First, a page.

2. Practice Situational Rehearsals. Avoid disciplining by the seat of your pants. Spend time to rehearse through with your child on the expected behavior before the actual event. Table manners, greeting others respectfully, safety considerations and not interrupting adult conversations are a few example of situations where prior training and instruction may be necessary.
  3. Mean What You Say. A child will test every rule that you set by attempting to get as close to breaking it as possible. This is exactly why you should not discipline a child in anger. Be in control of the enforcement of your verbal warning. Do it. Be consistent. Then your child knows that his parent's word is as good as law. A consistently enforced consequence is the best antitode to parenting by nagging!
  4. Do Not Argue. Children has a tendency to "invite" the parent to argue by asking "Why?" (in a defiant tone). Do not attempt to debate because the focus of that "Why" is already self-centered from the start! State your reasons once and then proceed to enforcement. If a child can be argued into good behavior, then we do not need the law, only lawyers would do!
  5. Relationship Before Correction. A parent who leads best, leads by love. The motivation for exercising our authoritative role at home is to bring order and harmony into the life of the child. Without a prior commitment to a loving relationship, I have no basis for exercising my authority. Without a firm commitment to authoritative guidance, I have no basis for commanding respect. So, really - love and authority are not opposite poles, rather they are both sides of the same coin.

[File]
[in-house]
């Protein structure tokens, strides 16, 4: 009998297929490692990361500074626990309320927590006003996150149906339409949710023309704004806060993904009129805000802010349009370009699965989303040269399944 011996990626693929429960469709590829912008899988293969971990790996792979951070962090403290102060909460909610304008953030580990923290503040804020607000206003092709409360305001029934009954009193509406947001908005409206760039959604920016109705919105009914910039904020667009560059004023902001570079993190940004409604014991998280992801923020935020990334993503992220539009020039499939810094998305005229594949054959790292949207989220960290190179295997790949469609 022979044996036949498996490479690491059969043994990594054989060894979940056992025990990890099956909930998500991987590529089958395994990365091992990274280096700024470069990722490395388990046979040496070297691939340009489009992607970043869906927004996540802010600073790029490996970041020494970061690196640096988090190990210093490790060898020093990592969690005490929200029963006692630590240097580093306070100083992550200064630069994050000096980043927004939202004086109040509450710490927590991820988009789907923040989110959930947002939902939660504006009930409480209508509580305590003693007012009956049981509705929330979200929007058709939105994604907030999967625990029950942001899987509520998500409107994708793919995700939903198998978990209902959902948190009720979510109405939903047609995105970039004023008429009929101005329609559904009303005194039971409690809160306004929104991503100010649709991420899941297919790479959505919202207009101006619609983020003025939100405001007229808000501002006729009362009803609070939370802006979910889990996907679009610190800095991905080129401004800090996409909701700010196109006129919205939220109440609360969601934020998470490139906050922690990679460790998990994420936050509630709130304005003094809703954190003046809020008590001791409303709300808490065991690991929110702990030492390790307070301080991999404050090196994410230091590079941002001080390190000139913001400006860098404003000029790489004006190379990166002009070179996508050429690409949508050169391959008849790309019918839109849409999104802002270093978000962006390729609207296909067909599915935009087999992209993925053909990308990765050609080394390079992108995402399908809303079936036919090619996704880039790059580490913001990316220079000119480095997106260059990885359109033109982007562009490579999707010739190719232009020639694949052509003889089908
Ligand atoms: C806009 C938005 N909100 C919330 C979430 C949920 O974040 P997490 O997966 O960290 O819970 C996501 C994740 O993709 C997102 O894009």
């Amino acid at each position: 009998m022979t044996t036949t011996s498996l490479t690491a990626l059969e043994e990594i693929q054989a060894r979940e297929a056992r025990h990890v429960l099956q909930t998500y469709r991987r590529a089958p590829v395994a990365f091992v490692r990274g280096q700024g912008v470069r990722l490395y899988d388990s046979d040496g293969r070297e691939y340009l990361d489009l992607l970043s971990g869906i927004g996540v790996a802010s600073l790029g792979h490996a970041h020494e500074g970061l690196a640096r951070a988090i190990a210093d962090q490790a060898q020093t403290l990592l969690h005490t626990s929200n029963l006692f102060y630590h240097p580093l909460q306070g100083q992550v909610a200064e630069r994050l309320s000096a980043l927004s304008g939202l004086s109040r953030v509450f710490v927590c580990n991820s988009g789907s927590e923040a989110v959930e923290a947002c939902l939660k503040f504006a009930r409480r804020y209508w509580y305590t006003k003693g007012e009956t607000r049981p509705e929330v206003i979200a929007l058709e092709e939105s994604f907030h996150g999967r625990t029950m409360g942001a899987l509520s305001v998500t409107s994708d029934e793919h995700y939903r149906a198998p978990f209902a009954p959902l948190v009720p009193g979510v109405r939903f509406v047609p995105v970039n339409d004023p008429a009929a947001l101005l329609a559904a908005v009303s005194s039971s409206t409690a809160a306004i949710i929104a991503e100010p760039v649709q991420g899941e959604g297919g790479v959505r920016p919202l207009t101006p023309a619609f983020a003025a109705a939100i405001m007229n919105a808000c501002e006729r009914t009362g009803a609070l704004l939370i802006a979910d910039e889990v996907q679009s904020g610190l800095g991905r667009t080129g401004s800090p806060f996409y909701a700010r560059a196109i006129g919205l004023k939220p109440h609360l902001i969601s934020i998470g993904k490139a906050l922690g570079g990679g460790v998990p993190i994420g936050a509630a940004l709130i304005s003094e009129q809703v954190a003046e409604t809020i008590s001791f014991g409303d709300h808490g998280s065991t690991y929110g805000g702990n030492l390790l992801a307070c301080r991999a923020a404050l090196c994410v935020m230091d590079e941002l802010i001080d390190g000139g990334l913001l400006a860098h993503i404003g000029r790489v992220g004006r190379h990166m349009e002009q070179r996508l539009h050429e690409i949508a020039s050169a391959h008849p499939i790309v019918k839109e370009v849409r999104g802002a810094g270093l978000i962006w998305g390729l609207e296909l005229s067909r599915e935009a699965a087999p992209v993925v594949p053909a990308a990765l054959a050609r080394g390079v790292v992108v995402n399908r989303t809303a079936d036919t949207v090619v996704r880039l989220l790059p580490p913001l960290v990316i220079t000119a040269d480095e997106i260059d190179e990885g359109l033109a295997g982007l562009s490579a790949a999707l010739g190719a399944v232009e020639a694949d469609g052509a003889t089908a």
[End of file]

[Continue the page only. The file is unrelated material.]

A child who grows up in a family where the parents exercise benevolent leadership is going to be a "mind-ful" adult when he grows up. This is because he has been trained to consider the needs of others first before his own. In short, he knows what it means to show respect to others - isn't respect the key ingredient to what makes a society work? It is when respect is missing, that one grows to become a "mind-less" individual who is so full of himself that others are there just to serve his needs! When I exercise authority at home, I am actually training my child to be much better adjusted to society later on. Think about it.

Tuesday, August 4, 2009

Parenting Seasons : Do You Know Yours?

The birth of a new baby brings great joy .. but beware of centering your attention around the little one for too long! When the child reaches his 3rd birthday, you must be asking yourself the following "leadership litmus" questions :
  1. Do I spend a weekly "date" with the my spouse? Or are all the available time taken up by the child?
  2. Have I started assigning simple chores for the child to do at home? Or am I still serving him from head to toe?
  3. When I come home, who do I run to first? My spouse or my kid?